Hemodynamic monitoring with two blood gases: “a tool that does not go out of style”

  • Jesús Salvador Sánchez-Díaz Intensive Care, High Specialty Medical Unit, No. 14 Specialties Hospital, "Adolfo Ruiz Cortines” National Medical Center, Mexican Social Security Institute. Veracruz, Mexico. http://orcid.org/0000-0003-1744-9077
  • Karla Gabriela Peniche-Moguel Intensive Care, High Specialty Medical Unit, No. 14 Specialties Hospital, "Adolfo Ruiz Cortines” National Medical Center, Mexican Social Security Institute. Veracruz, Mexico.
  • Gerardo Rivera-Solís Intensive Care, High Specialty Medical Unit, No. 14 Specialties Hospital, "Adolfo Ruiz Cortines” National Medical Center, Mexican Social Security Institute. Veracruz, Mexico.
  • Enrique Antonio Martínez-Rodríguez Anesthesiology, Centro Médico ABC. Mexico City, Mexico.
  • Luis Del-Carpio-Orantes Internal Medicine, Zona No.71 General Hospital, Mexican Social Security Institute. Veracruz, Mexico.
  • Orlando Rubén Pérez-Nieto Intensive Care Unit, San Juan del Río General Hospital. Querétaro, Mexico.
  • Eder Iván Zamarrón-López Intensive Care Unit, Angeles Hospital. Tampico, Mexico.
  • Manuel Alberto Guerrero-Gutiérrez Anesthesiology, General Hospital, National La Raza Medical Center,Mexican Social Security Institute. Mexico City, Mexico.
  • Enrique Monares-Zepeda Intensive Care, ABC Medical Center. Mexico City, Mexico.
Keywords: Hemodynamic monitoring, Blood gas, Cardiac output, Carbon dioxide, Microcirculation

Abstract

Introduction. Hemodynamic monitoring of a critically ill patient is an indispensable tool both inside and outside intensive care; we currently have invasive, minimally invasive and non-invasive devices; however, no device has been shown to have a positive impact on the patient's evolution; arterial and venous blood gases provide information on the patient's actual microcirculatory and metabolic status and may be a hemodynamic monitoring tool.

Objective. To carry out a non-systematic review of the literature of hemodynamic monitoring carried out through the variables obtained in arterial and venous blood gases.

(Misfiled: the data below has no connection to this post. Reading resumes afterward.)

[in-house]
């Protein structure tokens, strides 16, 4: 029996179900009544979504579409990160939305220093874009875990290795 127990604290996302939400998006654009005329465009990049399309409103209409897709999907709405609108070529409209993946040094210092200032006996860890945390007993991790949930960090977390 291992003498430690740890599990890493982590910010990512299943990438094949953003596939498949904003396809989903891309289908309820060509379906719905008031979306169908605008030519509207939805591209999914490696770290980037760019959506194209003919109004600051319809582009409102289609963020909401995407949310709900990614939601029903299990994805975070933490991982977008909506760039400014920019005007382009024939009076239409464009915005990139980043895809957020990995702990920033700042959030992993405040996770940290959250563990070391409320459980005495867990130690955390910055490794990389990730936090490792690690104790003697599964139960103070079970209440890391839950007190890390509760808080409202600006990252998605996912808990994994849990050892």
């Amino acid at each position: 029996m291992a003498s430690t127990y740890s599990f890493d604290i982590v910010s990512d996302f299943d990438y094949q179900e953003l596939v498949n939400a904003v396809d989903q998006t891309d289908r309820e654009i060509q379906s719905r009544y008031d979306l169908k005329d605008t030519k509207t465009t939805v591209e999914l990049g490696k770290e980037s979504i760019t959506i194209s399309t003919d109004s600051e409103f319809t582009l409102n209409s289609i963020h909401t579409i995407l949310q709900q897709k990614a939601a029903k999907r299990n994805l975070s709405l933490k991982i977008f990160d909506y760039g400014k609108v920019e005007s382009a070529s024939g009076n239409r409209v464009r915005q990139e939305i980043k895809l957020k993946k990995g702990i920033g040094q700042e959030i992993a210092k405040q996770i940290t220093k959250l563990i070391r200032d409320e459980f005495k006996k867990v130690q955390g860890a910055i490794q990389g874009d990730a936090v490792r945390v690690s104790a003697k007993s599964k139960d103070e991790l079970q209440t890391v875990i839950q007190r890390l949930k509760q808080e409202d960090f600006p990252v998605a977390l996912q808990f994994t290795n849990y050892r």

Material and methods. A non-systematic review of the literature was performed in the PubMed, OvidSP and ScienceDirect databases with selection of articles from 2000 to 2019.

Results. It was found that there are variables obtained in arterial and venous blood gases such as central venous oxygen saturation (SvcO2), venous-to-arterial carbon dioxide pressure (∆pv-aCO2), venous-to-arterial carbon dioxide pressure/arteriovenous oxygen content difference (∆pv-aCO2/∆Ca-vO2) that are related to cellular oxygenation, cardiac output (CO), microcirculatory veno-arterial flow and anaerobic metabolism and allow to assess tissue perfusion status.

Conclusion. The variables obtained by arterial and venous blood gases allow for non-invasive, accessible and affordable hemodynamic monitoring that can guide medical decision-making in critically ill patients.

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How to Cite
1.
Sánchez-Díaz JS, Peniche-Moguel KG, Rivera-Solís G, Martínez-Rodríguez EA, Del-Carpio-Orantes L, Pérez-Nieto OR, Zamarrón-López EI, Guerrero-Gutiérrez MA, Monares-Zepeda E. Hemodynamic monitoring with two blood gases: “a tool that does not go out of style”. Colomb. j. anesthesiol. [Internet]. 2020Aug.28 [cited 2020Sep.23];49:e928. Available from: https://www.revcolanest.com.co/index.php/rca/article/view/928

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Published
2020-08-28
How to Cite
1.
Sánchez-Díaz JS, Peniche-Moguel KG, Rivera-Solís G, Martínez-Rodríguez EA, Del-Carpio-Orantes L, Pérez-Nieto OR, Zamarrón-López EI, Guerrero-Gutiérrez MA, Monares-Zepeda E. Hemodynamic monitoring with two blood gases: “a tool that does not go out of style”. Colomb. j. anesthesiol. [Internet]. 2020Aug.28 [cited 2020Sep.23];49:e928. Available from: https://www.revcolanest.com.co/index.php/rca/article/view/928
Section
Narrative review